You have to wonder why weather forecasters need to state the obvious. They remind us to stay out of the sun, wear light clothing, drink plenty of fluids, and take frequent breaks if we "must be outdoors in this heat." When hot, humid 'air you can wear' hits you in the face the minute you step outside, it's a no-brainer; run back inside, sit in front of a fan and drink ice water. But you have no choice if your job requires you to be outdoors when it's 100 degrees. You become an expert on staying comfortable and safe because your life depends on it. Our forecaster friends warn us to pay attention to our health while concentrating on our outdoor work.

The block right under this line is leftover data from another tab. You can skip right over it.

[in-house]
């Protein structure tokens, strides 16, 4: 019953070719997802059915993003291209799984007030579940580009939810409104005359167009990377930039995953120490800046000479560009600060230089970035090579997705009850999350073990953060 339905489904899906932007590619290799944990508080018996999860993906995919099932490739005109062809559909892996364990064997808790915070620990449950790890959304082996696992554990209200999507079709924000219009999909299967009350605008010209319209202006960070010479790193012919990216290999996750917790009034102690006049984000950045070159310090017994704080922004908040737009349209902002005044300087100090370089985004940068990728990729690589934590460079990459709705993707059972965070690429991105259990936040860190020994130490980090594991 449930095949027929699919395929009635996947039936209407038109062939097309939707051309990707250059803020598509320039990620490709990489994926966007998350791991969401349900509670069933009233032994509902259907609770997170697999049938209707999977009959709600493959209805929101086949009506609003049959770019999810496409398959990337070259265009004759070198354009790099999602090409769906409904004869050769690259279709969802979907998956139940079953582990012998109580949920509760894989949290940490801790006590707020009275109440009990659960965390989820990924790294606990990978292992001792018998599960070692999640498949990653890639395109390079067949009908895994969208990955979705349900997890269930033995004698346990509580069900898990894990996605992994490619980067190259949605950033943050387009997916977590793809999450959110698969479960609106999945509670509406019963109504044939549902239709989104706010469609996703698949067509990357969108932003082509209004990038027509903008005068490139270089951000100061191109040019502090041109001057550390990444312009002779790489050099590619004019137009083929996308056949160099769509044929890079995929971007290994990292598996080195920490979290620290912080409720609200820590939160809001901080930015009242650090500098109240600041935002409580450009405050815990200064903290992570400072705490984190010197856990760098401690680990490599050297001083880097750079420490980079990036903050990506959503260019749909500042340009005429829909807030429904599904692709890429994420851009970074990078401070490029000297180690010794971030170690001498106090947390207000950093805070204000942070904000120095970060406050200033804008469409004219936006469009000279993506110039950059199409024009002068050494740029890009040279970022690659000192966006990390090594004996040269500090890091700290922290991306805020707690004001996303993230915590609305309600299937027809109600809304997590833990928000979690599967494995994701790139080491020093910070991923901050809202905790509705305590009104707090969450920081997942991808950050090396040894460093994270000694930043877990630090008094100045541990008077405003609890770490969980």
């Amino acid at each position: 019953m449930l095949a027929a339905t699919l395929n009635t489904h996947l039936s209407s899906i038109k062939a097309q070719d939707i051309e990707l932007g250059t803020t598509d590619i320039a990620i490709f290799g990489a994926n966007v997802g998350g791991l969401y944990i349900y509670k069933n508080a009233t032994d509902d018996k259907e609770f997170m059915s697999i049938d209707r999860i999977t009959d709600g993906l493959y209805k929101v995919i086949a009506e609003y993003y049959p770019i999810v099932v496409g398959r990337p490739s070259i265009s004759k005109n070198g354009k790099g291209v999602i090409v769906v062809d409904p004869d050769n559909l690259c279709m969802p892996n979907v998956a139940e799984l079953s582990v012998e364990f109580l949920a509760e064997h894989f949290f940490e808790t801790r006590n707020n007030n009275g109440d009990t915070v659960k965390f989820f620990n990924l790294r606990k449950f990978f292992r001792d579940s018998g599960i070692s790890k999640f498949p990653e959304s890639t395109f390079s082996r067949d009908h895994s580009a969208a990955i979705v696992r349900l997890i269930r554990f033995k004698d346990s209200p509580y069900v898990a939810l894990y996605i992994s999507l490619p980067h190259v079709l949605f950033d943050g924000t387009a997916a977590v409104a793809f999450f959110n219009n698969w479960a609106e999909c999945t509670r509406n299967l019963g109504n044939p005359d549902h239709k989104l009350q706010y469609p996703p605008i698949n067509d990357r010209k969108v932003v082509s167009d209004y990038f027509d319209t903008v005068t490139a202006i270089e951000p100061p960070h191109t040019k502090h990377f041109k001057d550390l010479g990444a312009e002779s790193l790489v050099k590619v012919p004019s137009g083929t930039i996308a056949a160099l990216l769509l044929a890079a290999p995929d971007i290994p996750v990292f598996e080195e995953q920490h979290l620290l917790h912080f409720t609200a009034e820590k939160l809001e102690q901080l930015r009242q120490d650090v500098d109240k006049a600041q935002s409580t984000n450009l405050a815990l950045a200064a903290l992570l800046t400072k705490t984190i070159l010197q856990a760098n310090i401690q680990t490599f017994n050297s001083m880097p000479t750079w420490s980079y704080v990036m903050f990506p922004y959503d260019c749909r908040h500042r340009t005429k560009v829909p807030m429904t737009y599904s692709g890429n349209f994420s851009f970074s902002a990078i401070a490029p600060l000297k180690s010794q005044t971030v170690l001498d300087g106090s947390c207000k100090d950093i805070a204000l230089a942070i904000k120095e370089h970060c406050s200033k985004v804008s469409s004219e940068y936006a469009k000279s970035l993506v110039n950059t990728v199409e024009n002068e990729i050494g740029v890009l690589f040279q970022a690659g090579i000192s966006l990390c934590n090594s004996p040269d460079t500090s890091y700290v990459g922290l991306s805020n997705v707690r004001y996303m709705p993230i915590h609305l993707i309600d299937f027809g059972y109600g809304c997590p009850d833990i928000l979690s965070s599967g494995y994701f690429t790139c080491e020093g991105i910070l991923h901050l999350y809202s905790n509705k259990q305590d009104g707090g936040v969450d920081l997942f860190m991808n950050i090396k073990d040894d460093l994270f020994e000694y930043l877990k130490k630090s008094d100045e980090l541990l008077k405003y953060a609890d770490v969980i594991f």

Not that it gets any more comfortable with experience. Our UCEMC linemen ride in buckets to get up-up-up to where the heat is unbearable. They wear fire-retardant (FR) protective, long-sleeved clothing, thick rubber gloves, sleeve coverings, and unventilated hard hats. This required personal protective equipment (PPE) causes them to drip with sweat as they work with electricity.